It was at the conference that the concept of a Security and Armaments Commission was replaced by a Military Staff Committee, a British proposal based on the US/UK Combined Chiefs of Staff command structure used in World War II. Minor changes to the plan were made at the United Nations Conference on International Organization in San Francisco in 1945.[8] The UN was formally established 24 October 1945, upon ratification of the Charter by the five permanent members of the Security Council—France, the Republic of China, the Soviet Union, the UK and the US—and by a majority of the other 46 signatories.[9] The MSC was established in Article 46 and 47 of the Charter, which defines the membership of the Committee as "the Chiefs of Staff of the permanent members of the Security Council or their representatives".[1][10] In the first United Nations Security Council Resolution, the Military Staff Committee was established and directed to meet in London on 1 February 1946.[11]

In the UN Charter, the MSC is designated to advise and assist the United Nations Security Council (UNSC) on "plans for the application of armed force" and is made "responsible under the Security Council for the strategic direction of any armed forces placed at the disposal of the Security Council".[1]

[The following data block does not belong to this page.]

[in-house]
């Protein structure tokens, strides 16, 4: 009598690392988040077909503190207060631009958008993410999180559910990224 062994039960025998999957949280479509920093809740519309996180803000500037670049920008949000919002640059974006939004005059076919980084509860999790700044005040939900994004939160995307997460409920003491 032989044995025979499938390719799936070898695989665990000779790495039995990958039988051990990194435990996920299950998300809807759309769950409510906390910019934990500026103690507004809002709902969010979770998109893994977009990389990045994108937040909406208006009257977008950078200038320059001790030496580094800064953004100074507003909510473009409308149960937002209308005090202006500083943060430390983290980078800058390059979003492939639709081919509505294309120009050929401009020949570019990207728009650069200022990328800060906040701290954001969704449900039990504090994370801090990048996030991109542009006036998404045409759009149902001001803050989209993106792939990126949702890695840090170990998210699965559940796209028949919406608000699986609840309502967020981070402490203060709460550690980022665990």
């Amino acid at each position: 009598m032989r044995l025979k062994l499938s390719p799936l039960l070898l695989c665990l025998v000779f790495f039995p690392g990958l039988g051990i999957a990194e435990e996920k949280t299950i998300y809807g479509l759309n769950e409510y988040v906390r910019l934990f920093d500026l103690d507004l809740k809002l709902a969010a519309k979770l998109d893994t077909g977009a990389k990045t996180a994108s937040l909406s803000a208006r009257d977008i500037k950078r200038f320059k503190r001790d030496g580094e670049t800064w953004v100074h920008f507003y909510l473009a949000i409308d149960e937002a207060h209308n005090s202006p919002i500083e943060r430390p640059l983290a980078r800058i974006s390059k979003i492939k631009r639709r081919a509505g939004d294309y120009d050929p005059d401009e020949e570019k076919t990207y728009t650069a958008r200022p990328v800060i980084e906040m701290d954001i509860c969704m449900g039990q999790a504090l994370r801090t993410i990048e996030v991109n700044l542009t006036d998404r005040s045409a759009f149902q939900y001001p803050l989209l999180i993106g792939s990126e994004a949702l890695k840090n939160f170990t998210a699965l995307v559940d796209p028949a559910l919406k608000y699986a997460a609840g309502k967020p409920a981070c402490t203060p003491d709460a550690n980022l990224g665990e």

Early discussion[edit]

George Kenney

Though the charter had been approved, much of the MSC's function was still undecided. The British favored a "high powered and effective body" whereas the United States preferred a far more limited body. By mid-October 1945, the United States had proposed its view of the MSC and its function. Conflict over the organization's size continued: air force generals such as Henry H. Arnold wanted a large United Nations air force that would be flexible and able to display the organization's power. United States Army Chief of Staff Dwight D. Eisenhower sent General Matthew Ridgway as his representative; Eisenhower supported the UN, saying "we must make this organisation work". General George Kenney represented the United States Air Force, and Vice Admiral Richmond K. Turner the United States Navy. The MSC struggled to be organized; namely because no-one was willing to propose who the force would fight against.[12]